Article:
Dormant rail lines in York County could become new trail
The acquisition of dormant rail lines could pave the way for a future expansion of new walking paths for York County residents and visitors from afar, officials said.
The $353,000 purchase of the 8.45 miles of tracks would span two separate sections, from Penn to Heidelberg townships and from Spring Grove to West Manchester Township.
It could be years before people set foot on the new trails, however, according to Gwenyth Loose, executive director of the York County Rail Trail Authority.
"When you can walk into an area that's not that far from your home and feel as though you're in a little bit of wilderness you've never seen before — it's just amazing," Loose said. "And that's the way this is going to be with this beautiful area."
Negotiations to acquire the rail corridor, previously owned by railroad holding company Genesee & Wyoming, began in 2017. The transaction was completed in December.
Funding to purchase the tracks was provided by state and local grants, including from the state Department of Conservation and Natural Resources and the York County Community Foundation.
The project — headed by the York County Rail Trail Authority — is expected to move into its design and engineering phase in 2021.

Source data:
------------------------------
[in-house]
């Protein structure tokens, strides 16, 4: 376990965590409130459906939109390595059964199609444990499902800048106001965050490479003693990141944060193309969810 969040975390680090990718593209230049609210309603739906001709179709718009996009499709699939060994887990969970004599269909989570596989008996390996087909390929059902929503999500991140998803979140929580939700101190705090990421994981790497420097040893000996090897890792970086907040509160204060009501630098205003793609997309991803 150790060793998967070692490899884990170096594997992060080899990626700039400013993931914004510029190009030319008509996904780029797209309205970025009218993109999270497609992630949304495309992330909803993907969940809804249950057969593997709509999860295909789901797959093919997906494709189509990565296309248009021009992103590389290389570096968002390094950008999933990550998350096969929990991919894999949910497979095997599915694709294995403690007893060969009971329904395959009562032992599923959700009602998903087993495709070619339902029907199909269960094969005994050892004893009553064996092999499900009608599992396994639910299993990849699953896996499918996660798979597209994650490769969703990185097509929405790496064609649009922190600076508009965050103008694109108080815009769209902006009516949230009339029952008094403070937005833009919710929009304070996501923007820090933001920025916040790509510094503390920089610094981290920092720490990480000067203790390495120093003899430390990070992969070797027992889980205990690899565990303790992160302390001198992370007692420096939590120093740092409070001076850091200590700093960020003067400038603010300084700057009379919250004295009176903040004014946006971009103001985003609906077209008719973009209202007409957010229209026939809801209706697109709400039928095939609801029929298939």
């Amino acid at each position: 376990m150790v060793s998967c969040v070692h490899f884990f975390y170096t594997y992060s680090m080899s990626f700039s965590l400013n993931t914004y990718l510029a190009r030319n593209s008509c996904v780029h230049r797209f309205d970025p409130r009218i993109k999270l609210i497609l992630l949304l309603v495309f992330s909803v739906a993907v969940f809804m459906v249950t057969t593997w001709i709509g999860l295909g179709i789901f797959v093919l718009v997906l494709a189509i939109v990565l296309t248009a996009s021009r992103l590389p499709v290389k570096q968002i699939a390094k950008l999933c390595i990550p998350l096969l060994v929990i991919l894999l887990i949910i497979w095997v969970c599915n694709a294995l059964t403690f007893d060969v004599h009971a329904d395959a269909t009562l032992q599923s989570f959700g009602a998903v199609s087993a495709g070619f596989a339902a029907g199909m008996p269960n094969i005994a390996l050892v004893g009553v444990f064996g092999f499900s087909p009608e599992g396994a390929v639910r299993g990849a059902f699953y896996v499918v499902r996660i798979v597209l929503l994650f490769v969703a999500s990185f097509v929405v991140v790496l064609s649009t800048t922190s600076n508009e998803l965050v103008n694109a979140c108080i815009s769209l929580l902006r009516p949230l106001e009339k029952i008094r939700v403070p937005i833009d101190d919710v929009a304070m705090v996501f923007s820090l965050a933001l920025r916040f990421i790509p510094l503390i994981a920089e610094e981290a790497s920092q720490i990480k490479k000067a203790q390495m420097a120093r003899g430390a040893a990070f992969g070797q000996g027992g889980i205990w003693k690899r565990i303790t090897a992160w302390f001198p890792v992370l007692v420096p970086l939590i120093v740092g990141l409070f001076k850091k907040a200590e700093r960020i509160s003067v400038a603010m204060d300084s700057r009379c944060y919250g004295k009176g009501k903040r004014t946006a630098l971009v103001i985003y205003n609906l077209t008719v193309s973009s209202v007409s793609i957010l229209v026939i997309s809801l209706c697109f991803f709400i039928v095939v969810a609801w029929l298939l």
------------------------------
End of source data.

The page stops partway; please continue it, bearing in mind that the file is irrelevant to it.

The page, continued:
With plans to hire an independent engineering firm to map out the project in 2021, Loose said aspects of the design phase would include selecting locations of parking lots, fences, gates and signage.
In addition, plans will be developed to connect this section of new trail to the Hanover Trolley Trail. It would not be connected to the York County Heritage Rail Trail, officials said.
Construction permits must be obtained from each of the municipalities that the trail will be located in, including Spring Grove borough and Heidelberg, Jackson and West Manchester townships.
Municipality meetings will be made public, and Loose encourages interested residents to weigh in on the future trail.
No meetings have been scheduled yet, since the project is early in development, she added.
Approval of the project must also pass through the York County Conservation District, to ensure drainage systems on the trail will not have negative effects on local wildlife or streams.
The York County Rail Trail Authority was formed in 1990 by the York County Board of Commissioners.
Most notably, the authority developed the Heritage Rail Trail, which connects New Freedom to York City, Loose said.
With plans in the works, Loose said she and volunteers with the authority are excited for development of the new rail trail.
"They're all areas where the train used to go, but people haven't been able to walk," Loose said. "And now, people will be able to walk or bring a bicycle into these areas."
— Reach Tina Locurto at firstname.lastname@example.org or on Twitter at @tina_locurto.